Material throughput. Renewables require large volumes of materials to manufacture (10,000-17,000 metric tons per terawatt-hour), materials that further need to be extracted, transported and processed in a carbon-emitting supply chain. This manufacturing process also carries its own drawbacks in terms of toxic waste. Absent a massive carbon-neutral baseload power source such as thorium (outlined in Chapter Four), the large-scale manufacture and recycling of renewable energy and the costs therein would present tremendous carbon emissions and ecological toxicity – even if they themselves generate carbon-neutral energy.
These obstacles have slowed down the adoption of renewable power nationwide, and while advances in research and development have mitigated their impact to various degrees, they still remain substantial. Scarcity Zero seeks to solve this problem by targeting large-scale infrastructure for renewable deployment – especially public infrastructure.
Public infrastructure is the ideal location to install renewables, as it solves four of the five largest obstacles to their implementation: land, location, standardization and scale, with thorium solving the fifth (carbon-neutral manufacturing).
No need to buy land. Municipalities can install solar and wind on publicly owned property by their own volition. They don’t need to submit bids or seek permission to buy expensive private land – cities can simply use city funds to deploy renewables on city-owned property to generate municipally offered electricity as they deem fit.
Close to population centers. In most cases, city-owned property tends to be close to cities. Public infrastructure, then, zeroes out the distance between generation and consumption. No expensive power lines need to be constructed, there is no need to transport electricity over long distances. And as advances in material science now allow us to build solar panels that are completely transparent (image to right), we don’t need to sacrifice aesthetics to take this approach.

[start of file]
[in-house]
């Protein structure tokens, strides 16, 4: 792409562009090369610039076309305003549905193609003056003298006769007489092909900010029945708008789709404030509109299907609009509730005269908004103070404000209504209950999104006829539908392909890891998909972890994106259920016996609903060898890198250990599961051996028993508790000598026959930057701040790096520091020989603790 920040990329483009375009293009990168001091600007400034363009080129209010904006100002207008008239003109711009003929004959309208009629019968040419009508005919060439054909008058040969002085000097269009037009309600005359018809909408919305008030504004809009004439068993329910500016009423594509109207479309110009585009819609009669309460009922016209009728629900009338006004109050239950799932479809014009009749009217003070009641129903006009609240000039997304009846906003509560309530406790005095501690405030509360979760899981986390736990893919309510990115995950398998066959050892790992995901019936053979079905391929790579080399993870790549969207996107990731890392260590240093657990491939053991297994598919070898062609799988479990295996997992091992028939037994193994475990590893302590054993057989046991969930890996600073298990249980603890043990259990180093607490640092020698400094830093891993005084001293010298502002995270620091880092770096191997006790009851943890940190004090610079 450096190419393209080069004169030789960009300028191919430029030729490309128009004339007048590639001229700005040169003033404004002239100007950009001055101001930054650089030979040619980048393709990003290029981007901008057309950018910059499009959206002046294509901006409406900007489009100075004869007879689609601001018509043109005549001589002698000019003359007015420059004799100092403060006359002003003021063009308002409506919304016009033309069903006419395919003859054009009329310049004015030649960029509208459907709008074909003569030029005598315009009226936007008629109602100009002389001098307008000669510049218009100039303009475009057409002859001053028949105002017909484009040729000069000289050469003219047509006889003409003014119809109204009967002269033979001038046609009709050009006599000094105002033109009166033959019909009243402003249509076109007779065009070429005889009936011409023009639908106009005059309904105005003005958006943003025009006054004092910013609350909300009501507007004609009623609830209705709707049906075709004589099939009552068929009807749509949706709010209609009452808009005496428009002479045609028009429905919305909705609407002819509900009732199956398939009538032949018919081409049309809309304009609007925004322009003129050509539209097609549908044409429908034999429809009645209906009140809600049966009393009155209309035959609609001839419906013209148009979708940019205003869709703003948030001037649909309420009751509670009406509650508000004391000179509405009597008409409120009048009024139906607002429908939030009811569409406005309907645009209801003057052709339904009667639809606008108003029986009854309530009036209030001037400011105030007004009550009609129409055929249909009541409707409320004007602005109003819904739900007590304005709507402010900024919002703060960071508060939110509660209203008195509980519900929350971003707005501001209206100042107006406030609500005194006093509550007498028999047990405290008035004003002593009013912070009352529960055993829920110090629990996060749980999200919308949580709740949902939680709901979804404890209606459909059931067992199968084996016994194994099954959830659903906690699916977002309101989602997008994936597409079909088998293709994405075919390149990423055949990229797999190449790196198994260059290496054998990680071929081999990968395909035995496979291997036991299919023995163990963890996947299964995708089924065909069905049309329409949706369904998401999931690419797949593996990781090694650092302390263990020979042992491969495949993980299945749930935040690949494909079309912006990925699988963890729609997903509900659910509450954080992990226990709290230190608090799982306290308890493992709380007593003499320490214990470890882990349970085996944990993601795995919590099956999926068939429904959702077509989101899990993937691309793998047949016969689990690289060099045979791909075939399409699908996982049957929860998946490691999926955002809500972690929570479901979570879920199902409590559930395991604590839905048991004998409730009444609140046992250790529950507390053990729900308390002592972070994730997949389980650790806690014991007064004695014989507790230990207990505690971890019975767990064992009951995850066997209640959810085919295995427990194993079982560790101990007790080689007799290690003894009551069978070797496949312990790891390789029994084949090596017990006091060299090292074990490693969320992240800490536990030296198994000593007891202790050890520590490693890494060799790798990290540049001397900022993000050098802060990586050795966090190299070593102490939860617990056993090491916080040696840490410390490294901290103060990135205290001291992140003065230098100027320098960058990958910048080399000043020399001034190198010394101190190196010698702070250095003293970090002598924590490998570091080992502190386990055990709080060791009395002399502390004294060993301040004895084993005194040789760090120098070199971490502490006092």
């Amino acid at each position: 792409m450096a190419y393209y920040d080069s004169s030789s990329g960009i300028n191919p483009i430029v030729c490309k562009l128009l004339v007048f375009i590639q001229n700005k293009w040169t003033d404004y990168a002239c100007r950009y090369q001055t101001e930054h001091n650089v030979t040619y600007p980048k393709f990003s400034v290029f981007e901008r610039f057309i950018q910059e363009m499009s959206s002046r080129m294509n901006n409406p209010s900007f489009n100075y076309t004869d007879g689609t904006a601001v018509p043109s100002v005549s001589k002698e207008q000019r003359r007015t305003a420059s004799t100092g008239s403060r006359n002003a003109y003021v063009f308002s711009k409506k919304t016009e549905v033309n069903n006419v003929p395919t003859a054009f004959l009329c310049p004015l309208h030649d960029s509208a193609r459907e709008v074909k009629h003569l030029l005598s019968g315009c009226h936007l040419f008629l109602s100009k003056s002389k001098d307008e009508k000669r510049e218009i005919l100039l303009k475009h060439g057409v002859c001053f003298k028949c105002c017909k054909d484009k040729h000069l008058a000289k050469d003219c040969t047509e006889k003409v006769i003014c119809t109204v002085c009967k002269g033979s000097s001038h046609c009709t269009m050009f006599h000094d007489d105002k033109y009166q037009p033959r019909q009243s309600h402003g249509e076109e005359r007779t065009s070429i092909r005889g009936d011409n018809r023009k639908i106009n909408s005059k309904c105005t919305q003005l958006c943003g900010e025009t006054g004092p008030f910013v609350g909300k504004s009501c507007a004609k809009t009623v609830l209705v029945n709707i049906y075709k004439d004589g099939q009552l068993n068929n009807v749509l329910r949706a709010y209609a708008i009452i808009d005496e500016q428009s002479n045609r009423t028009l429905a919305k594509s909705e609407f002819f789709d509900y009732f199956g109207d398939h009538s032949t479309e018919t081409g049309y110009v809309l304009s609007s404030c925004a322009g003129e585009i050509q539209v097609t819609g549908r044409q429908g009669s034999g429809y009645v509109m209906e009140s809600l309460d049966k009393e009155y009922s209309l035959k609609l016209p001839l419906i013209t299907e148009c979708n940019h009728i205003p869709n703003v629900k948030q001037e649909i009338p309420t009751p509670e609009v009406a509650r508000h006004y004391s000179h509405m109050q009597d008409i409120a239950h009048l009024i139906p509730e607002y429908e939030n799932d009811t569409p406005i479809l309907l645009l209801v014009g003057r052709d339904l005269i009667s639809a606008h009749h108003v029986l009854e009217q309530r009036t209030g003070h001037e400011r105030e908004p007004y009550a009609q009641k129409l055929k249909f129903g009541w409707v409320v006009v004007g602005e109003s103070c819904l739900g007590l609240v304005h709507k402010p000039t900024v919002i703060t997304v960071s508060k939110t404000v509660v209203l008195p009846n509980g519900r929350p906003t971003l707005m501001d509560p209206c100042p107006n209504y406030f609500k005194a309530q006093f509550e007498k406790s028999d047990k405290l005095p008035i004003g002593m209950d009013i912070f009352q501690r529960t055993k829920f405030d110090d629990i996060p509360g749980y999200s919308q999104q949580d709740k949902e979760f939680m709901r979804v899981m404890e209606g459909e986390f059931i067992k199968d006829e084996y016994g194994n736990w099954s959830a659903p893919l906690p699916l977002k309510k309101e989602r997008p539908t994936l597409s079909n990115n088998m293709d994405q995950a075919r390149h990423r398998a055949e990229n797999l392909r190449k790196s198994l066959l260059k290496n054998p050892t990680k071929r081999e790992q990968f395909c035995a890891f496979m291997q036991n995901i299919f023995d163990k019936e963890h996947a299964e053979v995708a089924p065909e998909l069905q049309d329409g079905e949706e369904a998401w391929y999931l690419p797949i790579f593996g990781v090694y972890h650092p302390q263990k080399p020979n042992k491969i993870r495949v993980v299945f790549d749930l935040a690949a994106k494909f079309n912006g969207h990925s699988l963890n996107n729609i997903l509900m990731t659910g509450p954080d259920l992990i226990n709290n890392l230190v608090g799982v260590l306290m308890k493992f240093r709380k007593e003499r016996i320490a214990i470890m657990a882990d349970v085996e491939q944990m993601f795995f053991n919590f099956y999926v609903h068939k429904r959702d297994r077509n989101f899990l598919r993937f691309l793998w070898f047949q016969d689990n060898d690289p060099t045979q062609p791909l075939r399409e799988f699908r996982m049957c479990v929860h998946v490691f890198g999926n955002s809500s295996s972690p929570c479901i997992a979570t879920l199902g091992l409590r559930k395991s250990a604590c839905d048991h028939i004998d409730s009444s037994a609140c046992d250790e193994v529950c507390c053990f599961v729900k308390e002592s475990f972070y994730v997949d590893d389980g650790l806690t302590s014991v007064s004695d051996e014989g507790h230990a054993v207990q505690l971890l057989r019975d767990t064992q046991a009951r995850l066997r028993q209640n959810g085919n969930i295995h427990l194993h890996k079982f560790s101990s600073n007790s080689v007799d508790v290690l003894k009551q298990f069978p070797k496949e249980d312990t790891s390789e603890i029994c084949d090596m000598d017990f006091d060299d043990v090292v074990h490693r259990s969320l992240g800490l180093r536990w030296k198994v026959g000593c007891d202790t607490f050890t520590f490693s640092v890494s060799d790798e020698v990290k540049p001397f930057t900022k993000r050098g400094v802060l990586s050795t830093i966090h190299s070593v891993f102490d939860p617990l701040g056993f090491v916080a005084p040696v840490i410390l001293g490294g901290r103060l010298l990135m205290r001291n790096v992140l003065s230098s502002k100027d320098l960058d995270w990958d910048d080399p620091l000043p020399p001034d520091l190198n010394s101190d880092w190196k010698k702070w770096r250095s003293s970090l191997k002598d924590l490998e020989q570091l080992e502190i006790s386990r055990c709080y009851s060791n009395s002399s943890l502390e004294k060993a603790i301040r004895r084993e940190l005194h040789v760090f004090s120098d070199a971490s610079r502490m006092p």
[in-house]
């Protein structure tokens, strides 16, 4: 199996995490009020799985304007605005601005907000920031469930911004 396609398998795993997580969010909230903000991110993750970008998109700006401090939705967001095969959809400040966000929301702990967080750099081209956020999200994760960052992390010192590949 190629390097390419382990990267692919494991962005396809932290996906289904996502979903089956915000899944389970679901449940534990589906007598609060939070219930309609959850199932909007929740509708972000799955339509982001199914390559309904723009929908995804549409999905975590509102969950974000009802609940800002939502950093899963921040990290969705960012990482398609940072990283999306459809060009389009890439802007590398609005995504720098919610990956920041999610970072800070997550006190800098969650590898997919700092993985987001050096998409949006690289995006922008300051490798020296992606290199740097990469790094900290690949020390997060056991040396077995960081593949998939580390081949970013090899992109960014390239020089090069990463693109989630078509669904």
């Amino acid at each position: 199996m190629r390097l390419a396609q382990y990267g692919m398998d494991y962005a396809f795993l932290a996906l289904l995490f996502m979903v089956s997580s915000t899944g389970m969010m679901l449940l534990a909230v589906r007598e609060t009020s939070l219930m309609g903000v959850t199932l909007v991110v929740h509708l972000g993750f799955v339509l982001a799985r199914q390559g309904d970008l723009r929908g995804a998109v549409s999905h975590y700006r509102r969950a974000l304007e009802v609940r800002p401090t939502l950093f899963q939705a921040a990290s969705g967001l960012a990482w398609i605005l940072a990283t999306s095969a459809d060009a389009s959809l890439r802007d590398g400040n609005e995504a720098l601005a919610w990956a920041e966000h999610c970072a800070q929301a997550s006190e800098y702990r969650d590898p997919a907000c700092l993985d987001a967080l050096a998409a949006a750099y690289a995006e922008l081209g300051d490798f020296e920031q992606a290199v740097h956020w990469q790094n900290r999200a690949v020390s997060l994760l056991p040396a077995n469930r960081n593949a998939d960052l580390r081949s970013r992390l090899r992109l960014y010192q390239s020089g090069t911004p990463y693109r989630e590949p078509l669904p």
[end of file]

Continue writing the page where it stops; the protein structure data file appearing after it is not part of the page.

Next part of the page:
Think of the streets in your city. The sides, windows and rooftops of every public or government building, every highway overpass and bridge, and every stadium built in part or full with public money; even privately-owned buildings. Imagine all of this infrastructure integrated with solar panels from the moment they were constructed – and all without spending so much as a nickel to buy extra land for their deployment. This image shows only one section of one area of one city.
Now imagine every city in America taking this approach. Applying this mindset across every municipality in the country gives us billions of square feet of surface space to deploy renewables that’s both close to consumption and doesn’t require us to buy expensive land.
Standardized manufacturing. Because renewables are so well-suited for large-scale infrastructure, this affords opportunities to build systems that can be mass-produced to a modular standard. Once you know exactly how something’s going to be implemented, it removes variables that add to unit cost and complexity – the end goal of any effective deployment strategy. That’s likely why several solar companies choose rooftops as locations for large-scale residential solar deployment: every home has a roof. The following images show Tesla corporation’s solar shingles, although several companies (RGS Energy, CertainTeed and SunTegra) have released similar products to market.
As these surfaces both retain the aesthetics of traditional roofing tiles while boasting the functionality of solar panels, these companies identified a modular standard to deploy solar panels and manufactured their products to that standard. Yet they still require the personal investment of individual homeowners in order to adopt them on a large scale. By integrating renewables within municipal infrastructure, large-scale adoption can be accomplished with the stroke of a mayor’s pen. This incentivizes manufacturers to invest in renewable technologies that can be built to a standard for wide and consistent deployment nationwide.
Aside from the National Aqueduct, Scarcity Zero looks to three general types of large-scale infrastructure to deploy renewables. They include standing structures, road medians, and road canopies, which we’ll review in depth after taking a quick aside to make mention of some necessary assumptions.